Orlando Kerr, Tobago Officer of the Trinidad and Tobago Unified Teachers Association (TTUTA), said that plans announced by Chief Secretary and Secretary for the Division of Education Kelvin Charles will generate any revolution in the sector over the next three years in Tobago.
In July, Charles has announced that plans were in progress to create a robust education system in Tobago. Among these plans were several programmes - a post-Secondary Entrance Assessment (SEA) remedial programme, a “Leading for Literacy” programme in primary schools, a technology vocational diploma programme with the MIC Institute of Technology, a leadership programme for school principals, a dyslexic training programme for 18 teachers, a Teachers’ Development Centre to boost education through training, and a literacy and numeracy challenges programme to bridge gaps in teaching and learning at a basic level using 12 instructional coaches.
Kerr said the measures being by Charles would not help to improve the quality of education in Tobago if there was no consultation with teachers and TTUTA.
“TTUTA is not concerned about looking good or winning a next election. We are concerned about education and I can say at this point in time, those initiatives they (Education Division) are talking about, are not happening. They probably are serious by what they are saying but in the schools where the programme is supposed to be enrolled and benefitting the students, it’s not working,” Kerr said in an interview.
“There is a difference between reality and trying to use cosmetics to dress things and let it appear as though it is working, when it’s not working.
“They continued to launch programmes - they sent instructional coaches for Standard Four students. I hope this is not a way to replace remedial teachers. This cannot be a strategy to replace remedial teacher because remediation is a special case. The Division is afraid to sit with us and answer question they know they cannot answer,” he said.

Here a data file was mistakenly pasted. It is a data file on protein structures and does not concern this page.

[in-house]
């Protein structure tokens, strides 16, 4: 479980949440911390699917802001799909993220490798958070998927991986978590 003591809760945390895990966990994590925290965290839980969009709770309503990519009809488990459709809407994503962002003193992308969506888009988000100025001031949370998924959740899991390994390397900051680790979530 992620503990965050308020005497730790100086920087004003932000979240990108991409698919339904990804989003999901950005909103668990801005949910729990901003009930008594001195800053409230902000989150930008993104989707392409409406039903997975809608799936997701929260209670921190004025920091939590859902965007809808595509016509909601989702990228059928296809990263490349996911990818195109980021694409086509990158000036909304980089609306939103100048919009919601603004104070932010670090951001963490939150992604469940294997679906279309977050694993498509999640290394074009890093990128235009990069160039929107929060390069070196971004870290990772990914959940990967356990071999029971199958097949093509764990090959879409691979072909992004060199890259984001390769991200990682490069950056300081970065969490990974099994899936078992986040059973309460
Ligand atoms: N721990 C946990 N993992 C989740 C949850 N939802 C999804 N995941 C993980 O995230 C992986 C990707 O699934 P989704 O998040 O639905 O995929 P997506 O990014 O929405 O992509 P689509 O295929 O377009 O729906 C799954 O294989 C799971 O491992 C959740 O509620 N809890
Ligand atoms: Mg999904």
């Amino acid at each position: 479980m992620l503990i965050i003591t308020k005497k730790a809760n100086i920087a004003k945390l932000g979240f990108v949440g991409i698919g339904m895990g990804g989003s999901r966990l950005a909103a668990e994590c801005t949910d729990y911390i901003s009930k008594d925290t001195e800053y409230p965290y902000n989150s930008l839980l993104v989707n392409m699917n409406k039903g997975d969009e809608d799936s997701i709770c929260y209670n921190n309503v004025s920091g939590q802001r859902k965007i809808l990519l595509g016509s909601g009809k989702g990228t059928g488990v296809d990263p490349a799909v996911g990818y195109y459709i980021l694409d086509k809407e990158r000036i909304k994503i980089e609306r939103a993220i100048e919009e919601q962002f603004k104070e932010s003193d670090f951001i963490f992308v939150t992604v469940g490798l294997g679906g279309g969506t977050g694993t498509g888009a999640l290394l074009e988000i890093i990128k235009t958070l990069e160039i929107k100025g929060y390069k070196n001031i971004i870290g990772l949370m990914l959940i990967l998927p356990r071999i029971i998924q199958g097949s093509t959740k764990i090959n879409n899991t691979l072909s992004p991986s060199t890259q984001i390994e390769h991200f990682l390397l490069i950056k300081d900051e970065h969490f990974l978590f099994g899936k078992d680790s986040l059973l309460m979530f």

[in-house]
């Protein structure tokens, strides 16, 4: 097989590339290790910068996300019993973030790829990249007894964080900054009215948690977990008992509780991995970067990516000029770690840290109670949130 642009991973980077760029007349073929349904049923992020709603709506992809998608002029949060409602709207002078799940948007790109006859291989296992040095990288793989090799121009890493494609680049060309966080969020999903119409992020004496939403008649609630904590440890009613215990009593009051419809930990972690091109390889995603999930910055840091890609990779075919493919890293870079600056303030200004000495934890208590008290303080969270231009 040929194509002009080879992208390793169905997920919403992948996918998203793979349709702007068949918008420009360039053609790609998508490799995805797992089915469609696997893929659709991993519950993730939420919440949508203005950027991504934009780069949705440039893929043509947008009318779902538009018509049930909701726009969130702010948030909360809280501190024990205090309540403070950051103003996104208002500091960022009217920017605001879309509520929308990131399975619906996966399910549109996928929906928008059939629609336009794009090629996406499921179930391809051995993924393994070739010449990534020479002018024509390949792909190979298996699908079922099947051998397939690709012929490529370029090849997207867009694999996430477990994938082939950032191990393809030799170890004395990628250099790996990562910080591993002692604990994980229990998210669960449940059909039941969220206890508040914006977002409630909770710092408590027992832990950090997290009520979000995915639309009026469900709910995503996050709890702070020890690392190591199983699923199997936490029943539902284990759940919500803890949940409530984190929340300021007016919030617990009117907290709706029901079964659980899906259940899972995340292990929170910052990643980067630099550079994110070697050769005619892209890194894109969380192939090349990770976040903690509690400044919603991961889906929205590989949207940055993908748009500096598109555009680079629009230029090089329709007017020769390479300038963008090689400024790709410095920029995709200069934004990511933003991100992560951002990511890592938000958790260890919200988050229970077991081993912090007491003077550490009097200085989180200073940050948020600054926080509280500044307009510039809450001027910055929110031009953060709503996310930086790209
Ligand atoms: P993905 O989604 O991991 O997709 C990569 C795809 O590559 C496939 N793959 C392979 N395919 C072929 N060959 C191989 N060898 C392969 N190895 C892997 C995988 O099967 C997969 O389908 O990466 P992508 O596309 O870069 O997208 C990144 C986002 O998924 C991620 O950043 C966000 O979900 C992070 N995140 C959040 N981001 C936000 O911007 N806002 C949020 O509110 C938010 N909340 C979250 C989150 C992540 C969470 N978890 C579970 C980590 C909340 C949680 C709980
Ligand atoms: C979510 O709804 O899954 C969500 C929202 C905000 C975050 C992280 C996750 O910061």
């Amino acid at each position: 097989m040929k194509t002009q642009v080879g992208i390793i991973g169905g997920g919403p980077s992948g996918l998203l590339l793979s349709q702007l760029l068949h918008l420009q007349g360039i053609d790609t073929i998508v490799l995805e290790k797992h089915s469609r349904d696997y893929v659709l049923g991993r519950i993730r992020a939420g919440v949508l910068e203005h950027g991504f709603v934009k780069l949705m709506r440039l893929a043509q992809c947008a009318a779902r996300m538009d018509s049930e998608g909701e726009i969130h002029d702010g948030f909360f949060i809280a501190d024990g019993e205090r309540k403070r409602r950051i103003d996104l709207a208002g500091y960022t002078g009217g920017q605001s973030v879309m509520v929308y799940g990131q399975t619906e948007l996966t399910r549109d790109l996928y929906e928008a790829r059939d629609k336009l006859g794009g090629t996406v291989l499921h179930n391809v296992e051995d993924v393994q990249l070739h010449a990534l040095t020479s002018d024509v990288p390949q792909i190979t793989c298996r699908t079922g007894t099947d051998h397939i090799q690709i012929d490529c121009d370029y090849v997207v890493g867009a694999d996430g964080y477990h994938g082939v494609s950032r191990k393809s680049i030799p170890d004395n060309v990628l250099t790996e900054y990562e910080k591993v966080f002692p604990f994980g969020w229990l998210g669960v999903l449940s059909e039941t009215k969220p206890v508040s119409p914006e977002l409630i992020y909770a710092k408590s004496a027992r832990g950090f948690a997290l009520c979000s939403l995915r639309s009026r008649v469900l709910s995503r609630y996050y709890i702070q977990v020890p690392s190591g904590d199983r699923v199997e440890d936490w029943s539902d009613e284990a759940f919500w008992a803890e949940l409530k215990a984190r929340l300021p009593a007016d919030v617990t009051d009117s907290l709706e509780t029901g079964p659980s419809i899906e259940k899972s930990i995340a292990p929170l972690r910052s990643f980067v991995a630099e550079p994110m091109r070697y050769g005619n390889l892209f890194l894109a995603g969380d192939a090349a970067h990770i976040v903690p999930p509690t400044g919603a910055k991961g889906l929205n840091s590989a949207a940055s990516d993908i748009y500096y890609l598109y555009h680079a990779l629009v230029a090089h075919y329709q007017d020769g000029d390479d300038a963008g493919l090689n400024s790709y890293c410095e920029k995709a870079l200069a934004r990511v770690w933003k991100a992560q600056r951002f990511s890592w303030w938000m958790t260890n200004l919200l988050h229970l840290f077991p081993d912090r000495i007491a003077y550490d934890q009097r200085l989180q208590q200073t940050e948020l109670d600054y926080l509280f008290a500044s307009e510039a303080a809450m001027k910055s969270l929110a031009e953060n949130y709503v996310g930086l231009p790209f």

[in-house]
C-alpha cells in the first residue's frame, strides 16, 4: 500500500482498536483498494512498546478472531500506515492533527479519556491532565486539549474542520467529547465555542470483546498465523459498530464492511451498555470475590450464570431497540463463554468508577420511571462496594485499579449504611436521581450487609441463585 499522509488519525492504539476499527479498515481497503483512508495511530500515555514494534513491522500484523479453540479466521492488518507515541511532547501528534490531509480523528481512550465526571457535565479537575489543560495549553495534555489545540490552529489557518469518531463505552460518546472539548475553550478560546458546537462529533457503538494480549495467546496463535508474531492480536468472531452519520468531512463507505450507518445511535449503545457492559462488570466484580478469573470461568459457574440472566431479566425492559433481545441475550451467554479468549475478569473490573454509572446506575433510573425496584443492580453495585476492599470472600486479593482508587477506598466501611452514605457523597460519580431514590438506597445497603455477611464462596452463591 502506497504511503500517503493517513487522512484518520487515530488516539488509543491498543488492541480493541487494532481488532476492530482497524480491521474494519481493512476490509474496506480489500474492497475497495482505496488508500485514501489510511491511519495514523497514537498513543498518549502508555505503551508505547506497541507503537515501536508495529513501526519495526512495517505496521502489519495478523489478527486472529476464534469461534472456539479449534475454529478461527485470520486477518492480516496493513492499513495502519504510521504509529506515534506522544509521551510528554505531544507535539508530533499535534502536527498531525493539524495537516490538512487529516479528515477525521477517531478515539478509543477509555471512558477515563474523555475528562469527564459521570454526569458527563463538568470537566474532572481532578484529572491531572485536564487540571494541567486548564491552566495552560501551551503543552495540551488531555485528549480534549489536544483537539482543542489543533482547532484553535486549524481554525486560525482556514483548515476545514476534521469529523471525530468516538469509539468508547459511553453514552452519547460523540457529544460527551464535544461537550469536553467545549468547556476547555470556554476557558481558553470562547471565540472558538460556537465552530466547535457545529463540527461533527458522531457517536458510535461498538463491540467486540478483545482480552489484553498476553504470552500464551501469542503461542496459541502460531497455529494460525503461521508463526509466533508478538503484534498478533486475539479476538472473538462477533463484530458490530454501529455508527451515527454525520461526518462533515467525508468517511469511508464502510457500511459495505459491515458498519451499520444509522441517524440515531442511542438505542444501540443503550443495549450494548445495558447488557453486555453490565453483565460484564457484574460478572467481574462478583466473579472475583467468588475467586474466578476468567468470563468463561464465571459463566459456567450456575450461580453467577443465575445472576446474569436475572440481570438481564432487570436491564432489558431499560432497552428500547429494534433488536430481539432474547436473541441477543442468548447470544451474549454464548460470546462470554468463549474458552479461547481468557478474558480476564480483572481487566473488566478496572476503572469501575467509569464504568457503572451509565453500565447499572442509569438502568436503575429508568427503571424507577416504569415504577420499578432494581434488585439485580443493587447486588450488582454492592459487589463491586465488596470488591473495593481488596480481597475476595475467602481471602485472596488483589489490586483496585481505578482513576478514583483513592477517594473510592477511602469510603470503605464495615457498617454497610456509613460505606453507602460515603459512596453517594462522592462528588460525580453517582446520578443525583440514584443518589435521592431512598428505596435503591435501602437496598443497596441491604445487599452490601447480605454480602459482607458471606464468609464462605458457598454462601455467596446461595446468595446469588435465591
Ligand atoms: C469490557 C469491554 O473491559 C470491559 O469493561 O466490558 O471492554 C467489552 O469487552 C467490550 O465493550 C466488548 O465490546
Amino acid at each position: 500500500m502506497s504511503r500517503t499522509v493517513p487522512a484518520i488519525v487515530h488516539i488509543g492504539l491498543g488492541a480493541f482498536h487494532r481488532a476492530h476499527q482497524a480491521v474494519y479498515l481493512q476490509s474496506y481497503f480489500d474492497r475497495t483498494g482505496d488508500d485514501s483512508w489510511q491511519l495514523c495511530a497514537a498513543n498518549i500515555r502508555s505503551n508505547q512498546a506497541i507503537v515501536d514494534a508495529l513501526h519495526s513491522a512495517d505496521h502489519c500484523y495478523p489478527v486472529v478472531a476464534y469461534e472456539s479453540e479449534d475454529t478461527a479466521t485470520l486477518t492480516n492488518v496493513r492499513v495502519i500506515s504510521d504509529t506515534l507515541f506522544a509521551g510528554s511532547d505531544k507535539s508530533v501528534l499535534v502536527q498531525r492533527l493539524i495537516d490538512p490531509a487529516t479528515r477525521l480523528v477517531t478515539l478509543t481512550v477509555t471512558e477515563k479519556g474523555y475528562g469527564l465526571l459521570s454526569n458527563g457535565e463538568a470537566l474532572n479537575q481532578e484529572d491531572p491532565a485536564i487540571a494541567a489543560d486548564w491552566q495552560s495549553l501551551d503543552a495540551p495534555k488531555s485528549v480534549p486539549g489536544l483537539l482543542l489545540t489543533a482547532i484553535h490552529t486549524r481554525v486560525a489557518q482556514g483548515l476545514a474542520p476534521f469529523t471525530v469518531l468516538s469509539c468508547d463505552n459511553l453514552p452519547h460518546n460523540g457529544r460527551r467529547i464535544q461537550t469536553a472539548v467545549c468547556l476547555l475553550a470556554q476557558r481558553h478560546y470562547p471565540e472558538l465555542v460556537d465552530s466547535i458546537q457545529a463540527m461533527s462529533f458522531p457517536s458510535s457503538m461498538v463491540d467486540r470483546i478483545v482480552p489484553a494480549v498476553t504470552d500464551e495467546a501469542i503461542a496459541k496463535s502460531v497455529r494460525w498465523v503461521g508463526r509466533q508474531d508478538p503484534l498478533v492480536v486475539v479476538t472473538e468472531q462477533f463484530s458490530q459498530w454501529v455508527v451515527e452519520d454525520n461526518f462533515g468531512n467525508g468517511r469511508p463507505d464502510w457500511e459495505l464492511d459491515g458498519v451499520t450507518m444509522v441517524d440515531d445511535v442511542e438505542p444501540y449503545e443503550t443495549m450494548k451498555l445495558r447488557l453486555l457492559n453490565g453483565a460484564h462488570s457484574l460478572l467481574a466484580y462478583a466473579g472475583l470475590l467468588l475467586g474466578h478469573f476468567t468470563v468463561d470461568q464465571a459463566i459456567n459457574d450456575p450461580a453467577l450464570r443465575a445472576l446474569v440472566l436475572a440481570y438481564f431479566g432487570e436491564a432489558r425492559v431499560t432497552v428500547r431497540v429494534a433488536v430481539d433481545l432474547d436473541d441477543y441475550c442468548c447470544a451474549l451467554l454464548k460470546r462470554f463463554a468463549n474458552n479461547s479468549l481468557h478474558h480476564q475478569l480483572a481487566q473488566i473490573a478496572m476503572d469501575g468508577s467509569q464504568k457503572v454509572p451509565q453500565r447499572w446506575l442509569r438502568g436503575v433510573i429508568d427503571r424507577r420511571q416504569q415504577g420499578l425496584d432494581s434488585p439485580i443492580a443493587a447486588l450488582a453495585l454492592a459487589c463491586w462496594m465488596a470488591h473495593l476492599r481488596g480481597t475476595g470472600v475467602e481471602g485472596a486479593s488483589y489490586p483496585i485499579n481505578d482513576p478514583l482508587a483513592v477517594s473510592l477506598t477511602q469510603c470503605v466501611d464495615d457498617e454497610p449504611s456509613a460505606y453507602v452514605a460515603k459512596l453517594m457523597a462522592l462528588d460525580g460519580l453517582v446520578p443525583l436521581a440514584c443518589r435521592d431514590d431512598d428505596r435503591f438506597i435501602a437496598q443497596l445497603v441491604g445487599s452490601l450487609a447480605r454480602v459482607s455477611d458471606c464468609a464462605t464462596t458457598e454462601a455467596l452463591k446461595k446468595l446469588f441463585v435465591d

Kerr also noted infrastructural issues continue to plague various schools. While he noted that the mal-functioning sewage system at the Happy Haven School for Special Needs students has been fixed, the day after
the school was shut down and students sent home, he said a similar issue at Speyside Anglican primary school still exists.
He said TTUTA was also still very concerned about the falling ceiling at the Roxborough Anglican Primary school.
Maintaining that the Division of Education cannot predict a revolution in education in the next three years if it cannot address simple issues, Kerr declared that “if things continue the way it has been going over the last couple months, we will have to show our displeasure.”
“We hope that there is some movement from the Division in the right direction. There are still many things outstanding. Notwithstanding the economic crisis in the country, the Secretary must understand that we cannot let our teachers remain in some of these conditions. We must take their health and safety into consideration,” he said.
“There are many schools that cannot even get light bulbs, leaving the classrooms dark. One teacher even went to the doctor after she developed problems with her eyes after the light bulbs kept flickering for a while and she continued to try to teach,” he said.
“It’s one more week before school closes, so I know the teachers are trying to hold on. The Division has given the assurance that sometime over the Christmas vacation, they would take the opportunity to deal with some of the problems,” he said.